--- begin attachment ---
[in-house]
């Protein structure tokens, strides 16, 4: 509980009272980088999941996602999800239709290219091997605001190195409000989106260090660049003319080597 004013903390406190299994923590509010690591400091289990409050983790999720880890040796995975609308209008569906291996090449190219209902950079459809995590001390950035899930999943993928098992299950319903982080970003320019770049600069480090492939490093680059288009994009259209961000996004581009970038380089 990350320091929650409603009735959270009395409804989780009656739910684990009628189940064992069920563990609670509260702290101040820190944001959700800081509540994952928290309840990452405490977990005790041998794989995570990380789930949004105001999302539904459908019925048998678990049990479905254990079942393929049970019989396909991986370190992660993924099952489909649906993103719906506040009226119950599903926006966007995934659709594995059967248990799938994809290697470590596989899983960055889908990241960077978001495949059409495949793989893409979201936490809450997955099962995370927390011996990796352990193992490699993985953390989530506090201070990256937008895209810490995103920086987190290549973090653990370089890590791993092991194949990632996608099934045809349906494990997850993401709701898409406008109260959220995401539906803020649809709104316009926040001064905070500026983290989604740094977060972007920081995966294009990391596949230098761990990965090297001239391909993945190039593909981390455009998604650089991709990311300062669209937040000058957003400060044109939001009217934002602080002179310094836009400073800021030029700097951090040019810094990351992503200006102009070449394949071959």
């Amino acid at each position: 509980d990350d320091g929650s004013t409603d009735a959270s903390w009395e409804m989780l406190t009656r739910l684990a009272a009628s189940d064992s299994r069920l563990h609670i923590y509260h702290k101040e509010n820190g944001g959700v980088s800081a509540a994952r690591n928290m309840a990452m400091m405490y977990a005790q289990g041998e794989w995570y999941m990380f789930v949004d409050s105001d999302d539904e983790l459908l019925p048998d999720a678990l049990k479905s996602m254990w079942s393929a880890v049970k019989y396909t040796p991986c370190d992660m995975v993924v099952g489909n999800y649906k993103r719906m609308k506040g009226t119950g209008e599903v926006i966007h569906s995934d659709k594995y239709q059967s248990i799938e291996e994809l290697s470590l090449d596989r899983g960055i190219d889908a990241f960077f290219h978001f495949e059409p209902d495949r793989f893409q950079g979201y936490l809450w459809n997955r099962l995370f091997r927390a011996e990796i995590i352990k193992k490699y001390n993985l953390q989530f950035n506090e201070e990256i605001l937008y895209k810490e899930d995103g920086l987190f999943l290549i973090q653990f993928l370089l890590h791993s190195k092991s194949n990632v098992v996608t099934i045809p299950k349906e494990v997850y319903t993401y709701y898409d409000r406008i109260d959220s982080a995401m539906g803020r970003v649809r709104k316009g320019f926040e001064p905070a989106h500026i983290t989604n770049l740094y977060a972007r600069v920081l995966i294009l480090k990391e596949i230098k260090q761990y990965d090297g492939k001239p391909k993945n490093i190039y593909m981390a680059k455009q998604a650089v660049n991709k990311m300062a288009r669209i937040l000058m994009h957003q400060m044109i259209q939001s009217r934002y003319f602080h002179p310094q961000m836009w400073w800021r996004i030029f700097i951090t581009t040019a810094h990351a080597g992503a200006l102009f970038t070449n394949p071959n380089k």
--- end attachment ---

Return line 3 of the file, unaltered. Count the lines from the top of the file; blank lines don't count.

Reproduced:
């Amino acid at each position: 509980d990350d320091g929650s004013t409603d009735a959270s903390w009395e409804m989780l406190t009656r739910l684990a009272a009628s189940d064992s299994r069920l563990h609670i923590y509260h702290k101040e509010n820190g944001g959700v980088s800081a509540a994952r690591n928290m309840a990452m400091m405490y977990a005790q289990g041998e794989w995570y999941m990380f789930v949004d409050s105001d999302d539904e983790l459908l019925p048998d999720a678990l049990k479905s996602m254990w079942s393929a880890v049970k019989y396909t040796p991986c370190d992660m995975v993924v099952g489909n999800y649906k993103r719906m609308k506040g009226t119950g209008e599903v926006i966007h569906s995934d659709k594995y239709q059967s248990i799938e291996e994809l290697s470590l090449d596989r899983g960055i190219d889908a990241f960077f290219h978001f495949e059409p209902d495949r793989f893409q950079g979201y936490l809450w459809n997955r099962l995370f091997r927390a011996e990796i995590i352990k193992k490699y001390n993985l953390q989530f950035n506090e201070e990256i605001l937008y895209k810490e899930d995103g920086l987190f999943l290549i973090q653990f993928l370089l890590h791993s190195k092991s194949n990632v098992v996608t099934i045809p299950k349906e494990v997850y319903t993401y709701y898409d409000r406008i109260d959220s982080a995401m539906g803020r970003v649809r709104k316009g320019f926040e001064p905070a989106h500026i983290t989604n770049l740094y977060a972007r600069v920081l995966i294009l480090k990391e596949i230098k260090q761990y990965d090297g492939k001239p391909k993945n490093i190039y593909m981390a680059k455009q998604a650089v660049n991709k990311m300062a288009r669209i937040l000058m994009h957003q400060m044109i259209q939001s009217r934002y003319f602080h002179p310094q961000m836009w400073w800021r996004i030029f700097i951090t581009t040019a810094h990351a080597g992503a200006l102009f970038t070449n394949p071959n380089k």